We Are One.

On This Day in History Quilt for April 8.

On this day in 563 B.C., Gautama Buddha, the founder of Buddhism, was born as Prince Siddhartha in the kingdom of Sakyas, situated on the borders of present-day Nepal and India. Buddha left a life of great luxury to travel the world and seek inspiration and understanding. He became a Buddha, or supremely enlightened teacher, at age 35 and died at age 80, leaving a community of monks to carry on his work. Today there are an estimated 350 million Buddhists in the world.


Patricia Healey of Poughkeepsie, New York made this 16” x 16” quilt, titled “We Are One” in 2011 for the Quilt Alliance annual contest. Healey wrote this in her artist’s statement: “The traditional Dresden Plate pattern forms a healing mandala. The background fabric reminds me of a Hindu woman’s sari and the gold of Buddhist temples. Gold sparkles throughout the quilt as a reminder of divinity in all its forms. The top border is embellished with charms, amulets and symbols of diverse religious philosophies. When not quilting, I teach Major World Religions at Dutchess Community College.”

View this quilt on The Quilt Index to read more about it’s history, design and construction. Be sure to use the zoom tool for a detailed view.


Quilt Index partners

Amy Milne headshot

Posted by Amy E. Milne
Executive Director, Quilt Alliance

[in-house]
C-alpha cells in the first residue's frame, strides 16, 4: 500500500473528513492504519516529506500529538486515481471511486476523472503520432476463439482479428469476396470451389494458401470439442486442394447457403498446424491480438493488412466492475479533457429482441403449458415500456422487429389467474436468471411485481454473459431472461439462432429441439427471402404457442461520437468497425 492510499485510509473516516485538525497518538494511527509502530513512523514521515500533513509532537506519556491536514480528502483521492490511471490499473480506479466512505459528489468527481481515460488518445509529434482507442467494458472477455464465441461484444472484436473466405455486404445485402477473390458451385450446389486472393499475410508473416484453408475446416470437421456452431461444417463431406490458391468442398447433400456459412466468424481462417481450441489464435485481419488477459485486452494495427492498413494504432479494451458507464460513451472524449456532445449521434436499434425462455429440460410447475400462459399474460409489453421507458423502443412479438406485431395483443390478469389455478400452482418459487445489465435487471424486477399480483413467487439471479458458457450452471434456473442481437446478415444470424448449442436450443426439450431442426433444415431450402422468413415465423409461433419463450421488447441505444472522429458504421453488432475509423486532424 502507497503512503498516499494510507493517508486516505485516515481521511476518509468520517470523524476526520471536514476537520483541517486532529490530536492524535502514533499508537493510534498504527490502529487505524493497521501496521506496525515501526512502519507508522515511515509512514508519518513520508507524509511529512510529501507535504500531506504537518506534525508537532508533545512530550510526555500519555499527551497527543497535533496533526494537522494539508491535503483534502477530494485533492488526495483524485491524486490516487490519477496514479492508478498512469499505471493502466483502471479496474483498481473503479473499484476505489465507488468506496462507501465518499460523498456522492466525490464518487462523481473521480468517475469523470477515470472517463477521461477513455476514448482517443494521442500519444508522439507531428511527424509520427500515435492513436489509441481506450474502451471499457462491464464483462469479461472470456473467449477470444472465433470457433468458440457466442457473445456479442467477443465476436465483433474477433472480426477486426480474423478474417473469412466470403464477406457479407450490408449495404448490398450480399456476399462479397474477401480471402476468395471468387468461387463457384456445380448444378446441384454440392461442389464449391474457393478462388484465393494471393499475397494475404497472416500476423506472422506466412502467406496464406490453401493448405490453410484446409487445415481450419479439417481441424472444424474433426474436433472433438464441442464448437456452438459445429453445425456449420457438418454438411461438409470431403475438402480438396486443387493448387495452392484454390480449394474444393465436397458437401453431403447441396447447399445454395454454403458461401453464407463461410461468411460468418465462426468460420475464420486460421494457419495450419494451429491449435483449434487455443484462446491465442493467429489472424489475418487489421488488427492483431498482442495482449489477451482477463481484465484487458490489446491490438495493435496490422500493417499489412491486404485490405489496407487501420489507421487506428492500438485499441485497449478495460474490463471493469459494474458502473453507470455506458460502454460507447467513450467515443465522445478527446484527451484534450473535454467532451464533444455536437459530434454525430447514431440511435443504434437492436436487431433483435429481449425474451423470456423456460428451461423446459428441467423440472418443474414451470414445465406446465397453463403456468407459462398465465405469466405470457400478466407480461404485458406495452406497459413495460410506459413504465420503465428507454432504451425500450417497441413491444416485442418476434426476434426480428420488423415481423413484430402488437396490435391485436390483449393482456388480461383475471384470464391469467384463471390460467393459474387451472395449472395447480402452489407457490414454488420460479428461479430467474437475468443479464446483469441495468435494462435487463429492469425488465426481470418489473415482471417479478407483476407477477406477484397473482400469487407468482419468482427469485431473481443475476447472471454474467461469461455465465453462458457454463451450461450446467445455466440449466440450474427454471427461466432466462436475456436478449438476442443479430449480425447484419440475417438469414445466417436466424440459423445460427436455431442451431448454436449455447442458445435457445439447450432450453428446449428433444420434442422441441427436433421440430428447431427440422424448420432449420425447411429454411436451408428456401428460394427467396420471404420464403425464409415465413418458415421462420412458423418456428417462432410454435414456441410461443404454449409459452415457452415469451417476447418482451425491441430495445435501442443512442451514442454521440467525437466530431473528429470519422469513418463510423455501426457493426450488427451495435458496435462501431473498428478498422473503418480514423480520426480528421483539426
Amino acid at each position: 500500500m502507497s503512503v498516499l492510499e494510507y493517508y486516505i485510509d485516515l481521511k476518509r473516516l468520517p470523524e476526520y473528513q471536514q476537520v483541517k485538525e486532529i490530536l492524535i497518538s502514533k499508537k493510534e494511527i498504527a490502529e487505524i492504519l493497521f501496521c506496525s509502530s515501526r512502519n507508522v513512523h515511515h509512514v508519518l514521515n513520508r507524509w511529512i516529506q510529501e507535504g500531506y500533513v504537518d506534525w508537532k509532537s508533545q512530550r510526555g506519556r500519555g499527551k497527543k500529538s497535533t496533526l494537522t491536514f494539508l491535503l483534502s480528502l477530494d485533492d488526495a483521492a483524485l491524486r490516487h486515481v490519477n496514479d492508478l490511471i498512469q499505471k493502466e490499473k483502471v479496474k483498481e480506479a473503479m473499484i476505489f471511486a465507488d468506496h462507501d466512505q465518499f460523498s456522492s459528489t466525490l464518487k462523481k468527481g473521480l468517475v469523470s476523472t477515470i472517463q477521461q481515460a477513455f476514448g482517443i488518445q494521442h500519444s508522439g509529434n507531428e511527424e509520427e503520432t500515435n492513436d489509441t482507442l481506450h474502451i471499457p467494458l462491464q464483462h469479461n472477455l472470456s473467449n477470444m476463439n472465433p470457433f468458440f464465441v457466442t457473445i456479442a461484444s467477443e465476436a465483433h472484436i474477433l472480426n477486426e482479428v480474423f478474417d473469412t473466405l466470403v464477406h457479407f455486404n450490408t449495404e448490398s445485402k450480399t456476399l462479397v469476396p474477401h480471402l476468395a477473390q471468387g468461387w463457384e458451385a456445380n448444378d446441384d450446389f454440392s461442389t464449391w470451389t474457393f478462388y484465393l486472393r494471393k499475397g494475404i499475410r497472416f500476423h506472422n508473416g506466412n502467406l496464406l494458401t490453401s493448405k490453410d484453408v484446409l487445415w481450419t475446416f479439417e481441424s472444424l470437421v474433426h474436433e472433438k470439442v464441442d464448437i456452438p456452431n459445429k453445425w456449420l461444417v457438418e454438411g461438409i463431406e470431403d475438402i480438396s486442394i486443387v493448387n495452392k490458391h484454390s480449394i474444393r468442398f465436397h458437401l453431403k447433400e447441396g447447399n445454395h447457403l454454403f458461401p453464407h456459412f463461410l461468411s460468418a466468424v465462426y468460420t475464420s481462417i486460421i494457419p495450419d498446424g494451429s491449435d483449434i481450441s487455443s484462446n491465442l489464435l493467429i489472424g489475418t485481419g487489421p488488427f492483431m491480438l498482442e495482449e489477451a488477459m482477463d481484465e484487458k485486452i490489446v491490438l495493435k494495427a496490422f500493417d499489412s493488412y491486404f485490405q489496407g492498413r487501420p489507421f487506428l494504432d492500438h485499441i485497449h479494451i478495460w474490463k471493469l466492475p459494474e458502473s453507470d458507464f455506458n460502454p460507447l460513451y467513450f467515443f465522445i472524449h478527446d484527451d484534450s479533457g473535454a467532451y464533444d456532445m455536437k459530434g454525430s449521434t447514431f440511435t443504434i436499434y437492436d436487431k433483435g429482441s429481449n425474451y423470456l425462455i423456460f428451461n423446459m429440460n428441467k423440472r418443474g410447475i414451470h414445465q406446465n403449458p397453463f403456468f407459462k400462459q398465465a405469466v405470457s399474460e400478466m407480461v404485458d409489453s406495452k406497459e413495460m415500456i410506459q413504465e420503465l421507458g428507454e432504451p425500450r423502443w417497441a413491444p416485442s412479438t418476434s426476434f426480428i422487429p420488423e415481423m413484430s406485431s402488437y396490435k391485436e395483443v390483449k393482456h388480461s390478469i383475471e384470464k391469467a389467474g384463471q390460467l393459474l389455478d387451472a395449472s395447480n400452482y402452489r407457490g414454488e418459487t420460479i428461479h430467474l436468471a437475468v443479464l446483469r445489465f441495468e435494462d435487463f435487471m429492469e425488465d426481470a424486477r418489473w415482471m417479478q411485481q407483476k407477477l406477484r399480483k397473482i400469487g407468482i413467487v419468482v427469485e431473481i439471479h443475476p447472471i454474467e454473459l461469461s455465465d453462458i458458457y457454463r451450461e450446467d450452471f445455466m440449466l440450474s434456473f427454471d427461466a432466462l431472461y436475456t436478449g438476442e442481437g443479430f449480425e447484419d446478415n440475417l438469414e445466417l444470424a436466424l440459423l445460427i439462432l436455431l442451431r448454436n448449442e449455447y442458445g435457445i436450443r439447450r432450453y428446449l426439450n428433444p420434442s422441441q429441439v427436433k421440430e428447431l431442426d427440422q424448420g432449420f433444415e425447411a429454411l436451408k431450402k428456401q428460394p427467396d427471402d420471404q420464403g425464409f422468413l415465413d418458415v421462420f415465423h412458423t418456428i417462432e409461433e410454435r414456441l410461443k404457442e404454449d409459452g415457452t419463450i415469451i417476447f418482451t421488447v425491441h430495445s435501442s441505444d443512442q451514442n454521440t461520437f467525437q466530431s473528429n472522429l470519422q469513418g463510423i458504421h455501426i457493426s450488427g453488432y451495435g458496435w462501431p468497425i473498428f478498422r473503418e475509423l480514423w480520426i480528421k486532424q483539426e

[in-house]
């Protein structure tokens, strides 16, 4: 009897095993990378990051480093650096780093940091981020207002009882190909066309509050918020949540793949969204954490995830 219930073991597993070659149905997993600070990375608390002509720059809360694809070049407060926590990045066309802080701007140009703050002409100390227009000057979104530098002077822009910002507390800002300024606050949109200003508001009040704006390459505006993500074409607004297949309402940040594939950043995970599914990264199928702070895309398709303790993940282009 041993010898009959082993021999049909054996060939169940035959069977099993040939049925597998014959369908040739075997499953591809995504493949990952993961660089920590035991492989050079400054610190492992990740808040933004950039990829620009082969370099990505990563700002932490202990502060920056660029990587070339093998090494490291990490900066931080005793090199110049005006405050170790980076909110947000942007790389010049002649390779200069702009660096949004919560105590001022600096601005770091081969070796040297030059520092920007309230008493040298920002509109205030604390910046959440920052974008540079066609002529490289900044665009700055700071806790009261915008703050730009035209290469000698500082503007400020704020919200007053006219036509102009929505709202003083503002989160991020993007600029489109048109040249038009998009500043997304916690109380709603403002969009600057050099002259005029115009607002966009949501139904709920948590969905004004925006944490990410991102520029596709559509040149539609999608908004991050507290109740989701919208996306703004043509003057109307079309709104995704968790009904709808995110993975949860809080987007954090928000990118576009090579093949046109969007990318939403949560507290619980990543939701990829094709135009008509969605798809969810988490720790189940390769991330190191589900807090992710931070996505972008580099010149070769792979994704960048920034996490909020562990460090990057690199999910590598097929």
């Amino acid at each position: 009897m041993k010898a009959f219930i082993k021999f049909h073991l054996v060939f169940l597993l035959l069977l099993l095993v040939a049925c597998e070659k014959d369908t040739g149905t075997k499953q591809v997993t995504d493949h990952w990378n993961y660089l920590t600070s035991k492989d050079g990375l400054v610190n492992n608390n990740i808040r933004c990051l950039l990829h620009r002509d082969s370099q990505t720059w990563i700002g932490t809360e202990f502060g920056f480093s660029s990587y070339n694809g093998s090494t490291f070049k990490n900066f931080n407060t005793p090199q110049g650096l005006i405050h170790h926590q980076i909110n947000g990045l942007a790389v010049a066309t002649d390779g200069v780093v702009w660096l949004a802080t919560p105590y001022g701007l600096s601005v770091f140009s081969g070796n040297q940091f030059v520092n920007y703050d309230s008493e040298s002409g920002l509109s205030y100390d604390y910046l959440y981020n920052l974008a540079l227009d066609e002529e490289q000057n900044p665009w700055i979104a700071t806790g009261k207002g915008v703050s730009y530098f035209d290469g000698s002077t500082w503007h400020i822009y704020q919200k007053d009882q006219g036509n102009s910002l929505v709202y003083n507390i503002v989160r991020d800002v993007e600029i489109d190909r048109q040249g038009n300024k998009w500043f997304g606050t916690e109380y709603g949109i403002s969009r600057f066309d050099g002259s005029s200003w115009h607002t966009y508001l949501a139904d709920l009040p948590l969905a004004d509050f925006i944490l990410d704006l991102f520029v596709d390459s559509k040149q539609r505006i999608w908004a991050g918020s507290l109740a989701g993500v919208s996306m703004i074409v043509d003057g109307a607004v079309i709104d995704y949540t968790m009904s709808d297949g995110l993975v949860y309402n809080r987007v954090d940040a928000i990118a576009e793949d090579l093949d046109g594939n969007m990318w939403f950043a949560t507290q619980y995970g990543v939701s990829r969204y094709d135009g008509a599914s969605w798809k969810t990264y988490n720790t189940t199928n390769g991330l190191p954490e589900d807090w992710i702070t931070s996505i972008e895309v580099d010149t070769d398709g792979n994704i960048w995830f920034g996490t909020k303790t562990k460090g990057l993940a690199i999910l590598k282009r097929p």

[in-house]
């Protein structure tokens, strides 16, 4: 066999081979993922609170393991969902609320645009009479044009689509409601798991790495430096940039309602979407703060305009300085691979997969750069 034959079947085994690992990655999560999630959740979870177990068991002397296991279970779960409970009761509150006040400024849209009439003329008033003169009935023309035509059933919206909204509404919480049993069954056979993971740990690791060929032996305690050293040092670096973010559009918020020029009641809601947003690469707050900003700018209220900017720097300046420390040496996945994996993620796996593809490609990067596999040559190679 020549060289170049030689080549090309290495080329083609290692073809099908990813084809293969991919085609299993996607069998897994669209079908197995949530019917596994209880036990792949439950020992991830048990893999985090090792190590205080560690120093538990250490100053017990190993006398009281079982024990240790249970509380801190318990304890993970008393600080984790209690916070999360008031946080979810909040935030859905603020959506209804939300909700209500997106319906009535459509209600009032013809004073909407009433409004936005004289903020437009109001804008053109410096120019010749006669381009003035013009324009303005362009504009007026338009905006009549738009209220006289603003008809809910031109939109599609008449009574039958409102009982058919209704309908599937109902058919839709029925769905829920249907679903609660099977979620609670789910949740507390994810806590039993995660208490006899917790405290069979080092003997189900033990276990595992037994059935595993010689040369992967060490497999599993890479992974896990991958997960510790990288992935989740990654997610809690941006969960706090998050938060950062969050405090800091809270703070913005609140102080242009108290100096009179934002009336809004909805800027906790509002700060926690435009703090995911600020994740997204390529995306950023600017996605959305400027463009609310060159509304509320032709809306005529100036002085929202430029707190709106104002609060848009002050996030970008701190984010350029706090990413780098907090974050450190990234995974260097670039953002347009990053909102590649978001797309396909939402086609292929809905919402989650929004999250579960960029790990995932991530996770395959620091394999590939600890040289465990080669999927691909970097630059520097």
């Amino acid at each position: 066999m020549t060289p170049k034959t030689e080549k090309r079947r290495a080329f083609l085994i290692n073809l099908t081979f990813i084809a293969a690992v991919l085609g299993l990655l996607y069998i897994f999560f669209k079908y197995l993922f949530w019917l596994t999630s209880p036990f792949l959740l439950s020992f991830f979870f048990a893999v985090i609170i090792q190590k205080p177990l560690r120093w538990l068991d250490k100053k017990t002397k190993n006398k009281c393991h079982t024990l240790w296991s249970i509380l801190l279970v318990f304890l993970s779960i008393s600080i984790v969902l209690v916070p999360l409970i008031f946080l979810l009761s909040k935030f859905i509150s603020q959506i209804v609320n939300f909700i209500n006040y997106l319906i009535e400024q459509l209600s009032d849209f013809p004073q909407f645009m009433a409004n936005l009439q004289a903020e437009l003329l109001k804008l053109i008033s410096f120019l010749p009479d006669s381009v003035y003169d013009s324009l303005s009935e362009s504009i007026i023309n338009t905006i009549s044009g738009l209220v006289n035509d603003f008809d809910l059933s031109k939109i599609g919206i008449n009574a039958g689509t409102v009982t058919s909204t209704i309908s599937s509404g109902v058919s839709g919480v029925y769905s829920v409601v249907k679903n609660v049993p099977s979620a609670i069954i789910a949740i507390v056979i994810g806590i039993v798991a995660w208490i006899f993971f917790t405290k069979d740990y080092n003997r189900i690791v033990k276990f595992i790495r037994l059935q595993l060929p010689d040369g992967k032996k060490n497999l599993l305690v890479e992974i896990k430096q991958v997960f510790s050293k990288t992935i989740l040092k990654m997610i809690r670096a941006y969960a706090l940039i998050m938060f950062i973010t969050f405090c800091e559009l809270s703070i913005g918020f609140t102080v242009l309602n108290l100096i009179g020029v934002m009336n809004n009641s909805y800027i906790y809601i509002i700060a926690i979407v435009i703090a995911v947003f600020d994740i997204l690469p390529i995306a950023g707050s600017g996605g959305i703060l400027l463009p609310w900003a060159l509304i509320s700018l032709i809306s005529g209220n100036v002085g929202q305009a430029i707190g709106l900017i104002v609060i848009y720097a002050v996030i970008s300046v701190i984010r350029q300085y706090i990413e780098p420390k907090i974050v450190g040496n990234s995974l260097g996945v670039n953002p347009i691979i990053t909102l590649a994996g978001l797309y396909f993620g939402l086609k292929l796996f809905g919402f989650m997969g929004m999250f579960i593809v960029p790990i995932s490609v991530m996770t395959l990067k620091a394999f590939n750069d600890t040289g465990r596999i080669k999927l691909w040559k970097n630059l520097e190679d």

This entry was posted in On this Day in History Quilts series and tagged , , , by quiltalliance. Bookmark the permalink.

About quiltalliance

The Quilt Alliance is a nonprofit 501c3 organization established in 1993 whose mission is to document, preserve, and share our International quilt heritage by collecting the rich stories that historic and contemporary quilts, and their makers, tell about our nation's diverse peoples and their communities. In support of this mission, the Alliance brings together quilt makers and designers, the quilt industry, quilt scholars and teachers, and quilt collectors to further the following goals: To promote the understanding of the quilt as an important grassroots art form. To make information about quilts available to a broad public. To educate the public about the importance of documenting quilts and quiltmakers so that their stories will not be lost.

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